Pigeon and other bird droppings can harbour histoplasmosis, cryptococcosis and psittacosis. Sweeping up dry guano releases dust, increasing your chances of inhaling particles and putting your health at risk from these diseases. To clean up droppings safely, dampen soiled areas with water, allow it to soak through the droppings and scrape it loose wearing appropriate clothing, protective goggles and a mask. Call in an expert if you have a particularly unmanageable or recurring pigeon problem affecting a large area.
Wear appropriate, close-fitting clothing or a boiler suit. You don’t have to spend a fortune on specialist clothing; pick up a disposable all-in-one jumpsuit from a pound shop and you won’t feel too bad throwing it away when you’re done.
Cover your nose and mouth with a paper dust mask, leaving your eye area free for some snug-fitting safety goggles. Put on a pair of rubber gloves and wellies or work boots.
Fill a spray bottle with warm water and moisten the bird droppings using a fine mist. Alternatively, wet the guano gently using a garden hose taking care not to spray so hard that the dry droppings dislodge and create dust.
Leave the water to soak into the droppings for about ten minutes.
Ensure that the droppings are moistened thoroughly before you start cleaning. If the area looks as though it is starting to dry out, spray it again with the water bottle and leave for a couple of minutes.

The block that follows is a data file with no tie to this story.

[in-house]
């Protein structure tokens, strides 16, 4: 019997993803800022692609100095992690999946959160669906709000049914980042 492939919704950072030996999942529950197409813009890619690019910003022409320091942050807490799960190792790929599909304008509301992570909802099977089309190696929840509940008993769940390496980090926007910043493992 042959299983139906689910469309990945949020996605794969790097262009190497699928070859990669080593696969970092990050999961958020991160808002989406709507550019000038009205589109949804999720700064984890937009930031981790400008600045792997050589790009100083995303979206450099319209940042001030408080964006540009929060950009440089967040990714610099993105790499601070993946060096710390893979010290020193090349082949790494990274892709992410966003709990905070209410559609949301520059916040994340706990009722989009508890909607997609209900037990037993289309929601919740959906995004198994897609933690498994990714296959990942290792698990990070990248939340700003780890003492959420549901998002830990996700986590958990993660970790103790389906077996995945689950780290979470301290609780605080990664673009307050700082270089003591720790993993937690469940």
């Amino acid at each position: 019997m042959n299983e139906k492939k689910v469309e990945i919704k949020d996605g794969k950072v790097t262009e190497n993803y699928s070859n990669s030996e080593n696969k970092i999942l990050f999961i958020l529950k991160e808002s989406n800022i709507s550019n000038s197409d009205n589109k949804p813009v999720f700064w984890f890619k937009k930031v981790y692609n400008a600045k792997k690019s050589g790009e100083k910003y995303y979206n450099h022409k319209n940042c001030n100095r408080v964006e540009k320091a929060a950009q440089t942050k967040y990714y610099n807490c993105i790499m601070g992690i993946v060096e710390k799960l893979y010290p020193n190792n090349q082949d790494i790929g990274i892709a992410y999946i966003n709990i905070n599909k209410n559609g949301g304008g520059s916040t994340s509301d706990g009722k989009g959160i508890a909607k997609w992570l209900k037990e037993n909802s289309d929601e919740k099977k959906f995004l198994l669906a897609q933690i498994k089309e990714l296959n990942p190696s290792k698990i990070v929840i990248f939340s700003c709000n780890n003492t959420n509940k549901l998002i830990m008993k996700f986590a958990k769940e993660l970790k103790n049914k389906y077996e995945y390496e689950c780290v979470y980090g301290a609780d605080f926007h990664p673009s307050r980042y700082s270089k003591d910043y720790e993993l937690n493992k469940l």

Take a wallpaper scraper or similar tool and dislodge the guano from the outside of the soiled area, working toward the centre, scooping it up as you loosen it.
Place the droppings in a bin bag and sweep up remaining faeces with a dust pan and brush.
Disinfect the cleaned area with a commercial product that is safe for garden use. Alternatively, mix one part bleach to nine parts water and scrub the affected area.
Consider preventative measures such as anti-perching barriers or bird scarers to stop pigeons roosting in your garden and creating a mess.
Hire a professional specialist cleaner if the problem persists or becomes too much to handle.
Check with your local council about the safe disposal of bird droppings and its policy on whether you are permitted to dispose of guano in your wheelie bin for general refuse collection.
Always wear a mask and safety goggles when cleaning up bird droppings. Even if you have moistened the guano to lessen the risk of dust transfer, some particles may still remain.